Robert Cumming, MFA 1967, passed away December 16, 2021.
Desert Hot Springs, CA — Robert Cumming, an artist of exceptional versatility who could work in several media simultaneously and was a leading proponent of conceptual photography in the 1970s, has died at age 78. The cause of death reported by his partner of 33 years Margaret Irwin-Brandon was complications of Parkinson's disease.
Cumming left his mark on modern art as a multidisciplined contrarian, who viewed life with an eye for the quixotic, absurd, mind-expanding, and amusing, translating his observations through painting, drawing, printmaking, sculpture, and photography into engaging visual essays touched with Surrealism and always tugging at the boundaries of what is real and what is artifice. A brilliant draftsman, he started making art at age 5 with small, precise renderings of different scenes that sometimes won prizes awarded by his local newspaper-- precision and clarity of line remained a hallmark of his graphic work for the rest of his life. His paintings, always representational and often large in scale, probed the perplexities of life and art and such complex themes as the interweaving of vision and imagination.
It is Cumming's photography from the 1970s and 80s, however, that constitutes his greatest legacy. Black and white prints distinguished by acute detail made possible by large negatives were his stock in trade, and he was at his best as a provocateur in scenes he constructed himself with an intention to tease, trick, or stimulate the mind. Crazy quilts of patterns, a slice of bread embedded in a watermelon, movie sets as uncanny stand-ins for reality, and plays on negative and positive relationships are just some of the head-scratching tableaux that populate his work with both wit and philosophy.
Robert Cumming was born in Worcester, Massachusetts, in 1943. Always interested in art and especially draftsmanship, he earned his BA in 1965 at the Massachusetts College of Art and his MFA in 1967 at the University of Illinois at Champaign-Urbana, with a concentration on painting, drawing, and printmaking. After graduation he taught studio art at the University of Wisconsin, Milwaukee, where he began working with conceptual art of different forms including mail art, illogical sculptures, and performance skits. In 1970 Cumming took a teaching position at California State University, Fullerton, and occasionally taught at other colleges around Los Angeles. Surrounded by a creative arts community in Southern California with a trend toward conceptual work, and influenced by Hollywood set photography, he developed his own strain of conceptual photography, with a sensibility reminiscent of the satire, irony, and linguistic play of Marcel Duchamp. He first exhibited his photography in 1973 at California State College, Long Beach, and group shows followed at such prestigious institutions as the Los Angeles County Museum of Art, the Museum of Modern Art in New York, and the Whitney Museum of American Art.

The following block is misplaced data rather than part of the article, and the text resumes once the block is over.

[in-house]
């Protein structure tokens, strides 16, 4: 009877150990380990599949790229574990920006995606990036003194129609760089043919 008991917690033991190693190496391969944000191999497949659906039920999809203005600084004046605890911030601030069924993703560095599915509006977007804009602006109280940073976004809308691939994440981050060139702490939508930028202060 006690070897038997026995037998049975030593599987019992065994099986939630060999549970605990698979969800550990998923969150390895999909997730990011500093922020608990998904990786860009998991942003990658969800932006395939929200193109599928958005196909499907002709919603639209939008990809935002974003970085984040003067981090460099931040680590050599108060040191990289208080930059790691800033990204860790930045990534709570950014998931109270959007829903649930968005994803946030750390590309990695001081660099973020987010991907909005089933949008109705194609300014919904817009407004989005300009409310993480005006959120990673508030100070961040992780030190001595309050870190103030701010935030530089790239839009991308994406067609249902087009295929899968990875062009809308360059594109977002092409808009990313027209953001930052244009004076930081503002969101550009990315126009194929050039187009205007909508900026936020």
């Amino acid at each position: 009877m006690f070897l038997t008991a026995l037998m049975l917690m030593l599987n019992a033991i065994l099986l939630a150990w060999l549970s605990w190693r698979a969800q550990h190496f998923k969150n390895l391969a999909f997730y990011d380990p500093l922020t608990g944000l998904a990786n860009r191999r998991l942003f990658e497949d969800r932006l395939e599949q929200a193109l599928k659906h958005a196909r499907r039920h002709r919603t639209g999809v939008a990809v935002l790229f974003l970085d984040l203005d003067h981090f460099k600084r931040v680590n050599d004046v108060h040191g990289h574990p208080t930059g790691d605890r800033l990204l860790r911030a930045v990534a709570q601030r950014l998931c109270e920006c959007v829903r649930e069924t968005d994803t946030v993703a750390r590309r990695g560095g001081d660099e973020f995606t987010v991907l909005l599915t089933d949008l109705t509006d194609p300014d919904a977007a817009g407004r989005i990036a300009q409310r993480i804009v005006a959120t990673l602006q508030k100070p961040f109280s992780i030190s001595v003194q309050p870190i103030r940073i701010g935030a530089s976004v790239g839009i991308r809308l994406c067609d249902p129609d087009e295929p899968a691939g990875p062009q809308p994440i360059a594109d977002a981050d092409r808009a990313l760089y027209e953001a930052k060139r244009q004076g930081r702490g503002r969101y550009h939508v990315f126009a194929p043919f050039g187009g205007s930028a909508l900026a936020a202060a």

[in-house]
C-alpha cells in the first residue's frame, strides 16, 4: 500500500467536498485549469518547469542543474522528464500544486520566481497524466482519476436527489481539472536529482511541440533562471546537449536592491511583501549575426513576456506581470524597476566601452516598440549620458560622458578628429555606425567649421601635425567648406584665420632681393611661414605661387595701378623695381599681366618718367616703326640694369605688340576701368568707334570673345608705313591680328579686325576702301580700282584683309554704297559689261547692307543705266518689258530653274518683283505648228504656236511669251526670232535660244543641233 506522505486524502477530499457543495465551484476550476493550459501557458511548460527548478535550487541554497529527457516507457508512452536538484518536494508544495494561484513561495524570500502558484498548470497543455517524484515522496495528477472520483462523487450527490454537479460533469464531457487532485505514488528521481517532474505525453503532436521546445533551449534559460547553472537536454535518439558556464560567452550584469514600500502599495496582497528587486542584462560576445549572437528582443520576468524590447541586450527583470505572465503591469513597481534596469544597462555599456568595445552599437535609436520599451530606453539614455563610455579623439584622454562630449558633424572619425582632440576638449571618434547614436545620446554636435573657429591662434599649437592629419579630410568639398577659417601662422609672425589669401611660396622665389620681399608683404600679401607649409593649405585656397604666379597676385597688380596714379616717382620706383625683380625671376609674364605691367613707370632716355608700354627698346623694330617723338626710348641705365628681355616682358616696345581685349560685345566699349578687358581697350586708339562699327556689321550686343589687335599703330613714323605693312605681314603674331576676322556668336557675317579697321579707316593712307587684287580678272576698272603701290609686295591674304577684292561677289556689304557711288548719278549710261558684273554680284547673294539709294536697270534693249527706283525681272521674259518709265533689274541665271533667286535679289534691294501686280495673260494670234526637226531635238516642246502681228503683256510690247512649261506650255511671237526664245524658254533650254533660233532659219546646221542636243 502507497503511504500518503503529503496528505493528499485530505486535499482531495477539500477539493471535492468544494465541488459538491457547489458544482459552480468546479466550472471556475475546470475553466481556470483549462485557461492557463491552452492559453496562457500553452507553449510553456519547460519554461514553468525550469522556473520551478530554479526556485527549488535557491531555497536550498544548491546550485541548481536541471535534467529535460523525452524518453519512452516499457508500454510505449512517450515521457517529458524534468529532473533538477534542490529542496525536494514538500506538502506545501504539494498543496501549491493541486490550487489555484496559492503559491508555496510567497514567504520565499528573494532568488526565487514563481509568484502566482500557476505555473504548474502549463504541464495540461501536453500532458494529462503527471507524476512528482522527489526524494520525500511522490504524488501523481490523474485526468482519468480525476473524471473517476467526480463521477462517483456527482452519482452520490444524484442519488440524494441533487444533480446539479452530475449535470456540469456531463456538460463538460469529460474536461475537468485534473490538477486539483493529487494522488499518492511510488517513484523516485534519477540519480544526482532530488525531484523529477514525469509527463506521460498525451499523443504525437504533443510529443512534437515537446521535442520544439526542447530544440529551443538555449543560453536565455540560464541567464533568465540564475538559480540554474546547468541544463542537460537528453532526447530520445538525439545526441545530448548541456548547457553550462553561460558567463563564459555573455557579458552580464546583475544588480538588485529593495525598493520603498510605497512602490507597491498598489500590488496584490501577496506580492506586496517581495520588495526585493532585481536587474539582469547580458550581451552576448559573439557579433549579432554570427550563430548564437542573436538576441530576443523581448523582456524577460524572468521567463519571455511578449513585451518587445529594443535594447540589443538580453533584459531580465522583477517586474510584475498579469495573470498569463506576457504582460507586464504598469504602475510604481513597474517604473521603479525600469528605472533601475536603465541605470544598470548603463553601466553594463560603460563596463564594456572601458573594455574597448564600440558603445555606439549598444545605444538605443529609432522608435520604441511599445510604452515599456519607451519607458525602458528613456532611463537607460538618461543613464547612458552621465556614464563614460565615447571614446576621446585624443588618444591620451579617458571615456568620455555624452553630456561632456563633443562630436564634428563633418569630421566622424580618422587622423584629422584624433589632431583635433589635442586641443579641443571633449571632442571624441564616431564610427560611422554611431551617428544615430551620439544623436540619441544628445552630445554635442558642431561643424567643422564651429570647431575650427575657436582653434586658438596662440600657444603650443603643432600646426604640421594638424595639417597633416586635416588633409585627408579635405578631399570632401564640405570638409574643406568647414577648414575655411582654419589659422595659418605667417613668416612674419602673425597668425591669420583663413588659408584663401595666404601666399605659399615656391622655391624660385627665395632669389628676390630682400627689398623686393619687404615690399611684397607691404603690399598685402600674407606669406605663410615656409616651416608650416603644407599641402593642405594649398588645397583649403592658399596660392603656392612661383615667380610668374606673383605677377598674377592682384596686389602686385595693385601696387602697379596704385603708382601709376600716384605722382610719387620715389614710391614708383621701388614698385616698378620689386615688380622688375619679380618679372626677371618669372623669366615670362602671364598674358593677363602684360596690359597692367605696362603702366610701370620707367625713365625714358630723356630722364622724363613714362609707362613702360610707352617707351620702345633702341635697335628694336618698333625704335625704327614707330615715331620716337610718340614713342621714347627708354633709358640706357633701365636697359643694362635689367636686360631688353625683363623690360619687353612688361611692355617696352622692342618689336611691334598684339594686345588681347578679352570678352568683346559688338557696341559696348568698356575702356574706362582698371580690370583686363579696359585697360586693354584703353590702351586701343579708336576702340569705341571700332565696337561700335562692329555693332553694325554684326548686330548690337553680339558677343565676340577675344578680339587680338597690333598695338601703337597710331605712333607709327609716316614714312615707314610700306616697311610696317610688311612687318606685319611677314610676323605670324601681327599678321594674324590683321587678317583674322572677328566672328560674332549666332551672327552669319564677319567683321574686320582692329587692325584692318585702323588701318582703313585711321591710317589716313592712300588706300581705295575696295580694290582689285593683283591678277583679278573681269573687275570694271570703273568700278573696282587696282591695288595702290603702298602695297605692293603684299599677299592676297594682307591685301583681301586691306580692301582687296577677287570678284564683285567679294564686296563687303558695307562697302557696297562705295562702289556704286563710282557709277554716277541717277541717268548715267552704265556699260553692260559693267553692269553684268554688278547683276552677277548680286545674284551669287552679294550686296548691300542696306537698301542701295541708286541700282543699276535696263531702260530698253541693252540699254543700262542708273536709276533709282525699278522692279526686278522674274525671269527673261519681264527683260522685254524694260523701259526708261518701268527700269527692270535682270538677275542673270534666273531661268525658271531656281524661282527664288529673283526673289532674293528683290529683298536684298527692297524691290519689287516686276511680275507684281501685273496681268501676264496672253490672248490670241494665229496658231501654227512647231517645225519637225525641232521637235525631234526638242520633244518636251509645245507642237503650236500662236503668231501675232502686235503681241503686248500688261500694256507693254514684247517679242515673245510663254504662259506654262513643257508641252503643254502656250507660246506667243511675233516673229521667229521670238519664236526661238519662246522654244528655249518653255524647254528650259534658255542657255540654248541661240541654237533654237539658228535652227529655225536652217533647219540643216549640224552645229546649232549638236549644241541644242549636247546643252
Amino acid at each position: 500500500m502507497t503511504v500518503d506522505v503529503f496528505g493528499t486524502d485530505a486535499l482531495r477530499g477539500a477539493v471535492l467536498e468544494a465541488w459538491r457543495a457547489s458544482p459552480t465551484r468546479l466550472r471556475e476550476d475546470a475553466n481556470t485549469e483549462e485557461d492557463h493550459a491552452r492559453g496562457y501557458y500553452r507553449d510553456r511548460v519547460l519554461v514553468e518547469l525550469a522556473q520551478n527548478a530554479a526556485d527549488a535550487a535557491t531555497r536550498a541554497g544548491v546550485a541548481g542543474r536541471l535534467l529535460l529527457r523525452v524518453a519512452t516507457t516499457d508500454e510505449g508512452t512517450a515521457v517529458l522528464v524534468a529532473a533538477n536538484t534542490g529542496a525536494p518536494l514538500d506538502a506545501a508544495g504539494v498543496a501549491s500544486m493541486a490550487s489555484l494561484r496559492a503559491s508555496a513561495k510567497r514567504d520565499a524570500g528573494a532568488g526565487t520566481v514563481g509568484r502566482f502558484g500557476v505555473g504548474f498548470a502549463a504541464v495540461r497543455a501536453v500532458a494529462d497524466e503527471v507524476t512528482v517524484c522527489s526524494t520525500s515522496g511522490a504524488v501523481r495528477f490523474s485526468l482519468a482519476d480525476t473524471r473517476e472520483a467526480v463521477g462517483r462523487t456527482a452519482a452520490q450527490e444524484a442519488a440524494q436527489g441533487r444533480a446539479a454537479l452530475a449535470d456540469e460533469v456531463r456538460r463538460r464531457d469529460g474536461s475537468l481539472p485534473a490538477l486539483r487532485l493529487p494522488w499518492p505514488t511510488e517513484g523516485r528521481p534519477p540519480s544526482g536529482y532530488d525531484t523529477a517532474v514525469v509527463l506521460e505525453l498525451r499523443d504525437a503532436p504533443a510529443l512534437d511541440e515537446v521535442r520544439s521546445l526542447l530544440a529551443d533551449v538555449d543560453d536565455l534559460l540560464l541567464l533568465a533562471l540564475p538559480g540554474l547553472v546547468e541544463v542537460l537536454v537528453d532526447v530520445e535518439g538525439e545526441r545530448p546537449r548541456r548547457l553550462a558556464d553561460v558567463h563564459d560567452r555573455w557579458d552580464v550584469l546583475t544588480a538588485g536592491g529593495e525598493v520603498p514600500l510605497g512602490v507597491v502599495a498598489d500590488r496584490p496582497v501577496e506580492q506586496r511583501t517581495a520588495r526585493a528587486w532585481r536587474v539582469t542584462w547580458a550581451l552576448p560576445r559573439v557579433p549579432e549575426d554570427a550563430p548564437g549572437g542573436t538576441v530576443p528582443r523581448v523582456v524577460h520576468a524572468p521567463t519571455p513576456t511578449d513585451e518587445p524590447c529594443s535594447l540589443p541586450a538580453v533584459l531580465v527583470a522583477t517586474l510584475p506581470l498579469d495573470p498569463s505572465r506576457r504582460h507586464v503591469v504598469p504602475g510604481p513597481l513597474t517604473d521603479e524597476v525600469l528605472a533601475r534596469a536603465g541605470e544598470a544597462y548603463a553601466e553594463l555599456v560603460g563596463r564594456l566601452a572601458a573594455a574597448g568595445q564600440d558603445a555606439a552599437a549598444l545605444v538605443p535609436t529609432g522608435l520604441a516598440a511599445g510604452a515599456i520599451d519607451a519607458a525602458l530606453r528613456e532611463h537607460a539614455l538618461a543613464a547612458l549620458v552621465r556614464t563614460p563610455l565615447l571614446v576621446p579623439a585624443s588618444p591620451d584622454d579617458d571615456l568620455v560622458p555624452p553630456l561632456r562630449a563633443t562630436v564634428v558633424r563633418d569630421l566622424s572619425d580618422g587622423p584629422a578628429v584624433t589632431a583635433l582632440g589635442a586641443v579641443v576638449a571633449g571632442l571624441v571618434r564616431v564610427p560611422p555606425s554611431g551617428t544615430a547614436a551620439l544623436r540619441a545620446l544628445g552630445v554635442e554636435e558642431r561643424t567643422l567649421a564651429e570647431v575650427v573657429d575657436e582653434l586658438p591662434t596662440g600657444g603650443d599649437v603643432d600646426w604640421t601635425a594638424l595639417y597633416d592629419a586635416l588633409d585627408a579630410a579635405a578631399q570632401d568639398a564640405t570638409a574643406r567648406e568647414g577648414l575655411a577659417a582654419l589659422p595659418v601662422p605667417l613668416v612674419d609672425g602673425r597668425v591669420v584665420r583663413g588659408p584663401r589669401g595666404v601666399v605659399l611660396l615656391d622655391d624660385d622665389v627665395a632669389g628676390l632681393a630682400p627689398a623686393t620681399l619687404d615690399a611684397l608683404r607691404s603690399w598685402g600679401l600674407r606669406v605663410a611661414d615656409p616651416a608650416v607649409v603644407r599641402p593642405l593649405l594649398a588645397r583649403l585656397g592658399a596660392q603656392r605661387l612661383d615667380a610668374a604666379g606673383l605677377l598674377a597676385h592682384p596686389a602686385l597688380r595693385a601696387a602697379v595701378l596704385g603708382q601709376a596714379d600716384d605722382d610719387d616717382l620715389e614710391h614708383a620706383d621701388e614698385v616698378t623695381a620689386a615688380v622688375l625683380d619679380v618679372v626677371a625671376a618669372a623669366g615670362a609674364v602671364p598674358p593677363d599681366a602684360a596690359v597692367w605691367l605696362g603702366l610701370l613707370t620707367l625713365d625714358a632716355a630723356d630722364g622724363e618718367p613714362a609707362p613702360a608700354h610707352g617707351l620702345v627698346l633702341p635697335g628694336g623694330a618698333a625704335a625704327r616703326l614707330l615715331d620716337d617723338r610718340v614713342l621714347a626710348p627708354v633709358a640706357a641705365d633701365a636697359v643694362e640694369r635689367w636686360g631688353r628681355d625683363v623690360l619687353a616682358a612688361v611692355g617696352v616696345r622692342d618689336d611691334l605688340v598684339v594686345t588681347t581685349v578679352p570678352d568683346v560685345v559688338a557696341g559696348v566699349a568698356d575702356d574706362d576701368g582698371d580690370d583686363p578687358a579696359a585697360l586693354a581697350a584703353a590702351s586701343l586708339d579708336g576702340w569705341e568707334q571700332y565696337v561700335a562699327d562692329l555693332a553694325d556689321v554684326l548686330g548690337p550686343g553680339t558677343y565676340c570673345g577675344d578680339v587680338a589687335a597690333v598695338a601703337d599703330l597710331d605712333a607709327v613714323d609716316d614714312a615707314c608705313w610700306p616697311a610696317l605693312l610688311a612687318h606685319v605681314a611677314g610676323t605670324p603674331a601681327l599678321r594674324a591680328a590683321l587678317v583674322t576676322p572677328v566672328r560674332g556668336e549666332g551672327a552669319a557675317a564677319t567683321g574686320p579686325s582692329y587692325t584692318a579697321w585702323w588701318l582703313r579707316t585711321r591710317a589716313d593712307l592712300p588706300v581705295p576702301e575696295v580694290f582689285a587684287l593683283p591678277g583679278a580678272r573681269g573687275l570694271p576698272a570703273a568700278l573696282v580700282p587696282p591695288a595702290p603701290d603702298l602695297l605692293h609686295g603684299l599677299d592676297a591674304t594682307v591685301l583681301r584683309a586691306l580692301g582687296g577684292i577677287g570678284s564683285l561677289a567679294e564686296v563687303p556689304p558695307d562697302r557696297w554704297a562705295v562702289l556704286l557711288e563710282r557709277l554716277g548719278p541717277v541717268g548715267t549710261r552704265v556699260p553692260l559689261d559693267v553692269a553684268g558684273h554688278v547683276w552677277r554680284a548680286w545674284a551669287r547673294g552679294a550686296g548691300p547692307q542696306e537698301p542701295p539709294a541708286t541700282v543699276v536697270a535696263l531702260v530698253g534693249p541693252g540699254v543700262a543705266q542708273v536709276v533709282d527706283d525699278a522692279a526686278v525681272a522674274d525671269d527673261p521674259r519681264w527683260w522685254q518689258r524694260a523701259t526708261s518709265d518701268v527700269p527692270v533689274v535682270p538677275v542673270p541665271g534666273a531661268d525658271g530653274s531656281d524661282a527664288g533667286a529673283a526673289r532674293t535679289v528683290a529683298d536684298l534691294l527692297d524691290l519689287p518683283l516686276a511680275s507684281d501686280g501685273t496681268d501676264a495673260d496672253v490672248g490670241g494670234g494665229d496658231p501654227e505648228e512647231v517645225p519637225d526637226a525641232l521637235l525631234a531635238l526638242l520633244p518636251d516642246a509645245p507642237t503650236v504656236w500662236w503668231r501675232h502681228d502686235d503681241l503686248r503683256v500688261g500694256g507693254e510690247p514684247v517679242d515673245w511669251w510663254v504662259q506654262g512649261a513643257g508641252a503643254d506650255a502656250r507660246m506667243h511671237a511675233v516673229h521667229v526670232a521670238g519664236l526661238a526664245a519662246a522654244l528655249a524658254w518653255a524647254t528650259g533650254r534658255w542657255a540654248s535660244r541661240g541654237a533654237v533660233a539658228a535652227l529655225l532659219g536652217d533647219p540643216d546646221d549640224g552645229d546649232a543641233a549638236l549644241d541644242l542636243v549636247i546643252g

By the end of the 1970s, Cumming's interests began to shift again toward painting and drawing, and while he continued his photography, it was mostly of a documentary nature. In 1978 he moved back to New England with a teaching job at the Hartford Art School in Connecticut, and he later established a studio in Whately, Massachusetts. In the later 1980s he met Irwin- Brandon, who was teaching at Mount Holyoke College in the music department, and they became life partners. Her specialty is Baroque music, and after having founded Arcadia Players, a period instrument orchestra based in Northampton, Mass., she decided to move back to her home state of California in 2013, where she purchased a house in Desert Hot Springs, California, near Palm Springs. Before long, Cumming joined her, and he happily lived out his life with her in that desert community in pleasant seclusion.
Cumming's work is included in many art museum collections across the country, and it appeared in numerous group exhibitions as well as solo shows, both in the United States and abroad. He was the recipient of three National Endowment for the Arts grants (1972,1975,1979) and a Guggenheim Fellowship (1981). He is survived by his sister, Virginia, and brother, Edward, both of Southborough, Mass., nephews Andrew and Christopher Cumming, and extended family.
Published by Daily Hampshire Gazette on Jan. 7, 2022.